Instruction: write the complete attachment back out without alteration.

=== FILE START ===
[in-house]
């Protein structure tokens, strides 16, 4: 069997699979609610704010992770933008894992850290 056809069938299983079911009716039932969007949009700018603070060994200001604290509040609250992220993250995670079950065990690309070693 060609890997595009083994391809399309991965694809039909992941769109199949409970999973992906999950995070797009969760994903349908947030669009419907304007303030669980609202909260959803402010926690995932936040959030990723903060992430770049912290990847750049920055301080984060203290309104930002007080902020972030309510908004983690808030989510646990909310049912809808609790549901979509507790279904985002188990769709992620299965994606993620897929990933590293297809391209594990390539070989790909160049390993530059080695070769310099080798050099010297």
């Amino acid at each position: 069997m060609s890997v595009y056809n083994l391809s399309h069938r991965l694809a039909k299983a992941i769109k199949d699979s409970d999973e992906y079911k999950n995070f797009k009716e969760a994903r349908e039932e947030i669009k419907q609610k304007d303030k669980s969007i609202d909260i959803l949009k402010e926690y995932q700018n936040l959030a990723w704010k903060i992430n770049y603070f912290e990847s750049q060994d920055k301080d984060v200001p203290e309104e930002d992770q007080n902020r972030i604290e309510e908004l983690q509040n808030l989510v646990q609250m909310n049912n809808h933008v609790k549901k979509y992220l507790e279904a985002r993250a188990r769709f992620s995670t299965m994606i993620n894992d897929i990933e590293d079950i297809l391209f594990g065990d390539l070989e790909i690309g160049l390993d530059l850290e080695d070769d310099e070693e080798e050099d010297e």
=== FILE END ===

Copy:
[in-house]
């Protein structure tokens, strides 16, 4: 069997699979609610704010992770933008894992850290 056809069938299983079911009716039932969007949009700018603070060994200001604290509040609250992220993250995670079950065990690309070693 060609890997595009083994391809399309991965694809039909992941769109199949409970999973992906999950995070797009969760994903349908947030669009419907304007303030669980609202909260959803402010926690995932936040959030990723903060992430770049912290990847750049920055301080984060203290309104930002007080902020972030309510908004983690808030989510646990909310049912809808609790549901979509507790279904985002188990769709992620299965994606993620897929990933590293297809391209594990390539070989790909160049390993530059080695070769310099080798050099010297």
């Amino acid at each position: 069997m060609s890997v595009y056809n083994l391809s399309h069938r991965l694809a039909k299983a992941i769109k199949d699979s409970d999973e992906y079911k999950n995070f797009k009716e969760a994903r349908e039932e947030i669009k419907q609610k304007d303030k669980s969007i609202d909260i959803l949009k402010e926690y995932q700018n936040l959030a990723w704010k903060i992430n770049y603070f912290e990847s750049q060994d920055k301080d984060v200001p203290e309104e930002d992770q007080n902020r972030i604290e309510e908004l983690q509040n808030l989510v646990q609250m909310n049912n809808h933008v609790k549901k979509y992220l507790e279904a985002r993250a188990r769709f992620s995670t299965m994606i993620n894992d897929i990933e590293d079950i297809l391209f594990g065990d390539l070989e790909i690309g160049l390993d530059l850290e080695d070769d310099e070693e080798e050099d010297e």